7. ‘Indeed, it sometimes seems like some people make a fetish of not learning or teaching grammar, as though how you learn a language is more important than whether you learn it.’

    ‘Keep the goal in mind; as long as you’re learning and not hating the process, you’re doing something right.’

    So true. I wasted a lot of time researching to find the ‘perfect’ language learning method. Realising that it doesn’t exist was disappointing but freeing at the same time.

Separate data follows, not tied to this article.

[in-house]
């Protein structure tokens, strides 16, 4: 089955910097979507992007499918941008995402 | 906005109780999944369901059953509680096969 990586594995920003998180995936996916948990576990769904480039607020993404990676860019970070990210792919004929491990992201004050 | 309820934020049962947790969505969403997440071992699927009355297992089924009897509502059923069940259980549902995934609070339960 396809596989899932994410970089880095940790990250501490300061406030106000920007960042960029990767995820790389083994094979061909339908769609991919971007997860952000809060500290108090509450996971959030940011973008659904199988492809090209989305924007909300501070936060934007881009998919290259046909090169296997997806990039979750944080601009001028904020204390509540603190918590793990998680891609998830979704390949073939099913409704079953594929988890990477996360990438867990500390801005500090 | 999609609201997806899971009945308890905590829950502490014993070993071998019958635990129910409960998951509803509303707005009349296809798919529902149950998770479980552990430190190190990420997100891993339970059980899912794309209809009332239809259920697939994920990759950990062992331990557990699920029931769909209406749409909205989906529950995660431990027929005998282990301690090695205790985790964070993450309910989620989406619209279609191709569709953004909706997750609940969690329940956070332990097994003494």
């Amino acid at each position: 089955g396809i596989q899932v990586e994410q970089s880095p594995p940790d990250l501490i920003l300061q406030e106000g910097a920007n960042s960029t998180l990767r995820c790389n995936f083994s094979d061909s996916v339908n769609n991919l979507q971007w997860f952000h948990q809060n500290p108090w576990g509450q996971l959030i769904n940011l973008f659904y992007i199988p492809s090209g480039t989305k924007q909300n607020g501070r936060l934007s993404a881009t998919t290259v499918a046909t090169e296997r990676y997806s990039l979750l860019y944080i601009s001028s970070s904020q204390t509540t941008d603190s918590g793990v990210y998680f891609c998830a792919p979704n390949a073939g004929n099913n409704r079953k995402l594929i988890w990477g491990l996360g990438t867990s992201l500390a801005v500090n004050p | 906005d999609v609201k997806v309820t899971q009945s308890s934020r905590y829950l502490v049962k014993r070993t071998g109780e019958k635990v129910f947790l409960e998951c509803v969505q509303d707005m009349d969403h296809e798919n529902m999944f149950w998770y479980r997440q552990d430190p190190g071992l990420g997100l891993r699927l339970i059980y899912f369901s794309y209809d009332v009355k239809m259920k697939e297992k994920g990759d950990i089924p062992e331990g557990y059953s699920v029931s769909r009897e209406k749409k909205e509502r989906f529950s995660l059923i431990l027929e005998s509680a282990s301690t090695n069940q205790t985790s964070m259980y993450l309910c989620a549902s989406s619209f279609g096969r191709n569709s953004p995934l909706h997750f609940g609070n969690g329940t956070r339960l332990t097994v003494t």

8. Well, learning HOW you learn a language is certainly important, as it affects the level you’ll reach eventually.

    Take high school language instruction for example. Often, it’s heavily grammar focused because people think that’s the way you should learn a language. Still, an avarage student is not able to string together a correct sentence after four(!) years of language study. Weird then that methods that don’t focus on grammar or just waaaay less, achieve better results.

    The method DOES matter!

  9. I’d like to hear your hilarious mistakes while on the way to getting where you’ve gotten…!
    We’ve started a blog collecting foreign language mistakes, so, please post & you might get into the published book!
    upyourbottom.com